Picture This!
Night Moves: Time And Motion

Our Picture This! assignment this month was “Night Moves: Time and Motion” and we asked readers to send in images that incorporated not only nighttime photography, which is challenging enough, but also a sense of movement through the frame. Of course, working in low light usually requires a longer shutter speed, so the challenge became creating a sense of motion through the dark within the context of the space being depicted. We’re happy to say that readers responded with virtual narratives of motion and emotion, and showed us how our sense of time can be altered by creative imaging. Photography is unique in that it can show us moments that our eyes can never see, and in how it can reveal the truly abstract and relative nature of time itself.

Country Road
The vehicle became just a streak of light traveling down a country lane in this photo by Ron Landis. He photographed with a Nikon D700 and a Nikkor 28-200mm lens with an exposure of f/14 at 13 seconds.
© 2010, Ron Landis, All Rights Reserved

Neon Pizza
We received a number of carnival shots and this one by Jeff Miller caught the spirit of the place in both the static food booths and spinning rides in one frame. He worked with a Nikon D200 and a Nikkor 18-135mm lens atop a Manfrotto 055MF4 tripod. Exposure at ISO 500 was f/22 at 1.6 seconds.
© 2010, Jeff Miller, All Rights Reserved

Storm
Rob Wiener caught all the energy of a passing lightning storm at night in Idaho. His exposure on Kodak Gold 100 film loaded in a Ricoh KR-5 Super II camera was f/11 at about 12 minutes.
© 2010, Rob Wiener, All Rights Reserved

Blue Notes
This abstract study of (Christmas) lights was made by Rick McIntyre with an Olympus E-3 and a 14-54mm lens; exposure at f/16 was 1 second.
© 2010, Rick McIntyre, All Rights Reserved

Radio City Taxi Hail
Steadying his camera on a car hood, Bruce Mermelstein made this shot with a Kodak EasyShare LS443 camera at ISO 200 and an exposure of f/3.1 at 1⁄8 sec.
© 2010, Bruce Mermelstein, All Rights Reserved

American Idol
Daniel A. Swalec got this shot of Taylor Hicks from backstage with a Nikon D3 and a 24-70mm lens. Exposure at ISO 400 was f/2.8 at 1⁄8 sec. He even supplied us with a model release!
© 2010, Daniel A. Swalec, All Rights Reserved

Music Festival
Kristy Burris made this emblematic shot at the Detroit Electronic Music Festival with a Nikon D200 and a 50mm lens; exposure was f/1.8 at 1⁄6 sec.
© 2010, Kristy Burris, All Rights Reserved

Market Street Bridge
Robert P. McCaffrey combined absolute stillness with the bursting energy of a speeding train using a Nikon D200 and a Nikkor 18-200mm lens atop a SLIK tripod with a Manfrotto ball head. Exposure was f/8 at 2 seconds.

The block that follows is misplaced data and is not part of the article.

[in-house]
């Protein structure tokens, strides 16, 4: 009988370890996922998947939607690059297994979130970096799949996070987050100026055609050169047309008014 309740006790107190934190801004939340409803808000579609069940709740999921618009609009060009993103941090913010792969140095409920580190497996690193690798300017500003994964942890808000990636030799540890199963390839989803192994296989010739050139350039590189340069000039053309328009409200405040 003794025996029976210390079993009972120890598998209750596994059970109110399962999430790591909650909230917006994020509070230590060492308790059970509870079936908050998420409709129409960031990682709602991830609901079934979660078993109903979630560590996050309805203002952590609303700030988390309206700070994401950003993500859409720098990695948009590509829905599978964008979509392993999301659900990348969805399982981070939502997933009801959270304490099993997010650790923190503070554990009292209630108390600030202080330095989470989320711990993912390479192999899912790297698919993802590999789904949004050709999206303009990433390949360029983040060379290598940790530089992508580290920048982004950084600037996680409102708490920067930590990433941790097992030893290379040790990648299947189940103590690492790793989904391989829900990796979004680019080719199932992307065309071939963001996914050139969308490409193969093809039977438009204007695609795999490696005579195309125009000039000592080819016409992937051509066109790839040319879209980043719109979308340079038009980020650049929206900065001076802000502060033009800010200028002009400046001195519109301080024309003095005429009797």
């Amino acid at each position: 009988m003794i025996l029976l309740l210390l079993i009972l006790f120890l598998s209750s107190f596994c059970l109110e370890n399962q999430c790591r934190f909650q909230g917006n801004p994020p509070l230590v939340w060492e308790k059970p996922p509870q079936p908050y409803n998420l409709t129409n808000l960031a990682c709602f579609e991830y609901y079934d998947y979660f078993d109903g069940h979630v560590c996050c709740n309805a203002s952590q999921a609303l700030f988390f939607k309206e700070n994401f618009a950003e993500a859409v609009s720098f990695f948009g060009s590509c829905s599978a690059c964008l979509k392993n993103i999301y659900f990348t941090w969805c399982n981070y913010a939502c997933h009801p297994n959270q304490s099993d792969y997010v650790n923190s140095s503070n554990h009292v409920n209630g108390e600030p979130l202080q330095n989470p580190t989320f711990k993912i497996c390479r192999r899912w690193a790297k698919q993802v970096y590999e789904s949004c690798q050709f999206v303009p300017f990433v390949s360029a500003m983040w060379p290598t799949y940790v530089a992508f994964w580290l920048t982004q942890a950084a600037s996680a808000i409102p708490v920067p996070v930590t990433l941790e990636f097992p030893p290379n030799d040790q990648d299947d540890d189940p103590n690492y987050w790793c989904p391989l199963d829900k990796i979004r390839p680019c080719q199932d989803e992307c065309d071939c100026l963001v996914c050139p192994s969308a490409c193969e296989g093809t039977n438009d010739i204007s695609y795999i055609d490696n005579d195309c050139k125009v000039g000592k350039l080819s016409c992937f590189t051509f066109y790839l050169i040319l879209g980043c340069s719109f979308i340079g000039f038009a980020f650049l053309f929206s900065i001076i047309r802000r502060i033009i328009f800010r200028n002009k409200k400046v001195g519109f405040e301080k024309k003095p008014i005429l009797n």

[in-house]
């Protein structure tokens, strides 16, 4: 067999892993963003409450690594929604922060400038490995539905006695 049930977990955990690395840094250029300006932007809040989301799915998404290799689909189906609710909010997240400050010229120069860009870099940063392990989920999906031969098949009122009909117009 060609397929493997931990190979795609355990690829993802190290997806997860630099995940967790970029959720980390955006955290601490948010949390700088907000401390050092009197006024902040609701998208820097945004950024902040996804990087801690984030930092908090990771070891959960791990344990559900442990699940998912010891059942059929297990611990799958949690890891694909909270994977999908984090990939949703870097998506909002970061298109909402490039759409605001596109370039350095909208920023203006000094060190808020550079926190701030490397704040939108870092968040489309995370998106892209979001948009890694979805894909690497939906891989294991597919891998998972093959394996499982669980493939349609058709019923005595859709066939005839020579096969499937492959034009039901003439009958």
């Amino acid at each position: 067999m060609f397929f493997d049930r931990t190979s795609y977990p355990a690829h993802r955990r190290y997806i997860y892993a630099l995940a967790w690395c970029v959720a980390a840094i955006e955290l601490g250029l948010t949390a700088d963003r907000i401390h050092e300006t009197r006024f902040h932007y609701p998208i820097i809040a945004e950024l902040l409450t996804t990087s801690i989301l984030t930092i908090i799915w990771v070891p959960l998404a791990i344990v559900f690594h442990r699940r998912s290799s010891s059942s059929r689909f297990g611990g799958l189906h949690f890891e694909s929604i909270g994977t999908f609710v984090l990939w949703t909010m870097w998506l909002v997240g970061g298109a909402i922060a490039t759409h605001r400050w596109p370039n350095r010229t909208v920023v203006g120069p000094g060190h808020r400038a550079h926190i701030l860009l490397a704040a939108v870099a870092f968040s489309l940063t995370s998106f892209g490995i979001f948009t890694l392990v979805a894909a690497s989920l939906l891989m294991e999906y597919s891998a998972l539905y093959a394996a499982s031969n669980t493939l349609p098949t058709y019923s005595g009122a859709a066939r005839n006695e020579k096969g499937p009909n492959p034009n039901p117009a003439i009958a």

© 2010, Robert P. McCaffrey, All Rights Reserved

Fire Dance
Emilio Fernandez saw the swirling shawl of this Flamenco dancer as fire and used a slow shutter speed to capture the energy of her movement. Exposure with a Canon EOS-1Ds Mark II at ISO 420 was f/8 at 1⁄15 sec.
© 2010, Emilio Fernandez, All Rights Reserved

Arc de Triomphe
Lynn Foerster risked life and limb to catch the energy of the street traffic in Paris using a Canon EOS Rebel XS and a Canon 24-105mm lens. Exposure was f/22 at 8 seconds.
© 2010, Lynn Foerster, All Rights Reserved

Points Of Light
A line is a point extended, and the visual point is made well by Preston Ozmar, working with a Canon EOS 5D Mark II with an exposure of f/14 at 20 seconds.
© 2010, Preston Ozmar, All Rights Reserved

Crazy Drive
Jon Levine describes his shot this way: “I laid down the back seats of my Mini Cooper and set up my tripod, securing it to the interior with bungee cords. I then attached my Olympus E-500 with my 11-22mm lens and framed the shot. I drove around Fort Lauderdale for about an hour at dusk, firing the camera using my wireless remote at varying shutter speeds.” Exposure on this shot was f/22 at 9.1 seconds.
© 2010, Jon Levine, All Rights Reserved

Porta Nigra
This Roman ruin in Trier, Germany, is near where Dustin M. Sprague is stationed. He caught this bike rider awaiting traffic with a Canon EOS-1Ds Mark II and a Canon 24-70mm lens. Exposure was f/11 at 6 seconds at ISO 250.
© 2010, Dustin M. Sprague, All Rights Reserved

State Fair Ride
Perhaps the most energetic of the carnival ride photos we received was from Mike Acquesta. He caught these amazing bursts of light using a Canon EOS 40D and a Canon 28-135mm lens. Exposure was f/5 at 1 second.
© 2010, Mike Acquesta, All Rights Reserved

Handlebar Camera
Perhaps the most abstract of all the images we received, this one by Kevin R. Wonders was made by placing a Canon PowerShot S2 IS on a handlebar Ram Mount on his Harley and driving through the night. Exposure on this shot was f/5.6 at 2.5 seconds.
© 2010, Kevin R. Wonders, All Rights Reserved
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tfolio of her photographs. Soon she met an editor at the Los Angeles Times who agreed to review her work. The editor advised Johansson that her portfolio was lacking material she would need to present to her boss at the Times. For the next month Johansson raced around looking for events that she could shoot to complete her body of work for newspaper purposes, including everything from sports and food to a gay rodeo in L.A. It was her start. She was "in."JoJo Place

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